Righting Wrongs Ombudsman

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By Neil Honeyman

An Independent View

Friday, May 3, 2013

I AM concerned about the performance of the Ombudsman. When PNoy announced the appointment of Conchita Carpio Morales during his SONA, there was genuine and sustained applause. We were all hoping for a revamped Ombudsman’s office that would operate with passion, energy and tenacity. But results have been disappointing. We gain the impression of a department of supercilious lawyers reading the affidavits of others and saying, as it is easy to say, that there is not enough evidence to secure a conviction with certainty. The Ombudsman’s office under Morales is not performing better than that of her predecessor, the unimpeached Merceditas Gutierrez.

Dropping cases vs Department Education (overpriced noodles) and AFP (a wide-ranging culture of corruption) is regrettable. PNoy was elected on the basis that he would reduce corruption. He is not succeeding to penetrate the systemic corruption that prevails in many departments and he is not receiving the help we are entitled to expect he would get from the Ombudsman.

The creation of the Ombudsman’s office was one of the more innovative components of the 1987 Constitution. Its purpose was not exclusively to file criminal charges against alleged wrongdoers. One of the more significant functions was to determine the cause of ‘inefficiency, red tape, mismanagement, fraud and corruption’ and to make recommendations for ‘their elimination and the observance of high standards of ethics and efficiency.’ We are not seeing that the Ombudsman is doing this. Perhaps the Constitution creates its own problems. It specifies that the Ombudsman and his Deputies must be members of the Philippines Bar. Why? We need managers or consultants who have a proven track record of pro-actively identifying and implementing necessary changes. This is not an arena for lawyers. It is the resistance to change by the nefarious ones that is causing PNoy’s ‘straight path’ philosophy to be unimplemented.


The Ombudsman’s office, costing over P1 billion in public money each year, is failing to live up to its Constitutional mandate.

Ceneco 2

On 22 April I wrote an article about the need for Ceneco to have external checks and balances in order to ensure necessary protection for Ceneco’s member consumers.

We believe that at the heart of what seems like capricious price fluctuations of our electricity is the contract signed by Ceneco/ERC with Kepco Salcon towards the end of 2007. Current Ceneco Board Members could provide consumers with much needed help if they re-visited the contract to see if it is a fair contract.

The contract contains clauses in which Ceneco has to pay more if coal prices increase. This means that Ceneco, not Kepco, takes the risk of coal price hikes.

But coal prices can also decrease as they have been doing recently. Does this mean that Kepco passes on the savings to Ceneco?

We are pleased that Atty Vicente Petierre representing the City of Bacolod is challenging a P204 million charge which Ceneco wishes to impose on consumers as a result of a less-than-transparent deal it made with Panay Energy Development Corp (PEDC).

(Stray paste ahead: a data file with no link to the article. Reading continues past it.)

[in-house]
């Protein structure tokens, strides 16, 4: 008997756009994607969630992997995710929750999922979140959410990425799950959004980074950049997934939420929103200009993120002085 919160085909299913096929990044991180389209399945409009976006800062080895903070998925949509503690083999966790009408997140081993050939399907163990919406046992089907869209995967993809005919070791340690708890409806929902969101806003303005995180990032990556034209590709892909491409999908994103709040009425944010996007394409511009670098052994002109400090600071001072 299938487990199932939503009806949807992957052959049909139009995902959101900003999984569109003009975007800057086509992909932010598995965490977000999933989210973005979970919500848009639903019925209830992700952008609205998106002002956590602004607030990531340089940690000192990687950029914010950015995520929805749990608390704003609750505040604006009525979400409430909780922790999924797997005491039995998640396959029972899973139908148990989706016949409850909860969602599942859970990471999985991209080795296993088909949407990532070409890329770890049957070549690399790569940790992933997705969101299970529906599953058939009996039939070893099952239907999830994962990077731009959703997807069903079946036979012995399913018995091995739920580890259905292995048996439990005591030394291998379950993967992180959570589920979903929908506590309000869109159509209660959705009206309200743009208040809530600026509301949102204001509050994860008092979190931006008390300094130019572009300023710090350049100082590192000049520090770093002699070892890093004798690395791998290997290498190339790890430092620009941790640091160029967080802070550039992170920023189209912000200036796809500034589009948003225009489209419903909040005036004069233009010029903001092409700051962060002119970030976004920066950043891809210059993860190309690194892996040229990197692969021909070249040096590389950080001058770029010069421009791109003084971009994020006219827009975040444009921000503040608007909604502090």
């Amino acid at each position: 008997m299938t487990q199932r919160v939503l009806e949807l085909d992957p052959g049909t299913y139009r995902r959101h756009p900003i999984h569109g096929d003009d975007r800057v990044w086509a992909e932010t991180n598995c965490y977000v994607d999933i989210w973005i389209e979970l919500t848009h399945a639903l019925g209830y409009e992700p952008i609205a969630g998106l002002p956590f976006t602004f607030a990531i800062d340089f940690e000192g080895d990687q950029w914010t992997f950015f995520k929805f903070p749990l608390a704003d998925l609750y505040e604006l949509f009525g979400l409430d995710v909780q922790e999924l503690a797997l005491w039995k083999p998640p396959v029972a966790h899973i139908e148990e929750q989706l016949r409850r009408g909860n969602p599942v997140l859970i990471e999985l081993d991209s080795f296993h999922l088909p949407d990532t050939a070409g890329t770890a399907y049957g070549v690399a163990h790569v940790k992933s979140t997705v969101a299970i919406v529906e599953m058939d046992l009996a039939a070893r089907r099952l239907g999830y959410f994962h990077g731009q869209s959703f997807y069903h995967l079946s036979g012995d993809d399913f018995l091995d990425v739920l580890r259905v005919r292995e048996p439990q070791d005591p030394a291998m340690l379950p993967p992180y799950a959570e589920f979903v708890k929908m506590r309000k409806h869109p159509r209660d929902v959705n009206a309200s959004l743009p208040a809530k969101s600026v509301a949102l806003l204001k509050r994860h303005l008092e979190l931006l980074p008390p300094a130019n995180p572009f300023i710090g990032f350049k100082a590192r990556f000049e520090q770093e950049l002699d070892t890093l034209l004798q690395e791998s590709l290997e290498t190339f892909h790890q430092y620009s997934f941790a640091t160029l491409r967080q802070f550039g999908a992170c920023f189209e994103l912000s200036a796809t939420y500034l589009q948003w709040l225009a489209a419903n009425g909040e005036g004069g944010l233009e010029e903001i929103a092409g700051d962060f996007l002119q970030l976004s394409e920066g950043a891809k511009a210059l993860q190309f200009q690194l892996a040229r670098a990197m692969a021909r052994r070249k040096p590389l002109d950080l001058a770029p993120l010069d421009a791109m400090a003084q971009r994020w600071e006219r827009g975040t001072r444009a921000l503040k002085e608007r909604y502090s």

At a meeting held at the office of the Energy Regulatory Commission (ERC) in Manila last week, Petierre reached first base. PEDC and Ceneco have been asked by ERC to file a formal offer of evidence on or before May 3 and the city government of Bacolod is to file its comment on this offer by May 17.

Whatever the result, we hope that Ceneco will recognize that it should operate with more transparency in future.


Last Friday’s article that Universal Robina Corp (URC) is building a US $35 million ethanol distillery plant at Manjuyod, Negros Oriental is good news. US $ 35m (P1.4b) is a substantial investment and we trust that URC’s initiative produces good returns.

Constructing the plant will generate several hundred jobs so the beneficial impact on the local economy will be substantial.

The plant is due to start operations in March 2014 and should be running at full capacity in time for the sugar industry to meet the challenge of the introduction of the ASEAN free trade policy in 2015.

According to Renato Cabati, General Manager of Universal Robina Sugar Milling Corporation (URSUMCO), the plant will produce 30m liters of ethanol annually. This is substantial when we recognize that, at present, the Nation’s production of bioethanol is only approximately 80 million liters. At least 400 million liters are required to meet the recently introduced mandate of the Department of Energy (DoE) that gasoline should contain 10% ethanol.

The commercial aspects are challenging since although DoE requires petroleum companies to give preference to ethanol produced within the Philippines, it will be necessary for our bioethanol industry to be competitive by 2015. ASEAN rules are likely to require any member country not to discriminate against the products of any other country (the corollary of discriminating in favor of our own products). The downside of our membership of ASEAN is a slight loss of sovereignty which we hope and believe is more than offset by the benefits of a smoothly operating free trade area.

* * *

‘People of the same trade seldom meet together, even for merriment and diversion, but the conversation ends in a conspiracy against the public, or in some contrivance to raise prices.’ - Adam Smith (1723-1790), Wealth of Nations, (1776)

Published in the Sun.Star Bacolod newspaper on May 03, 2013.


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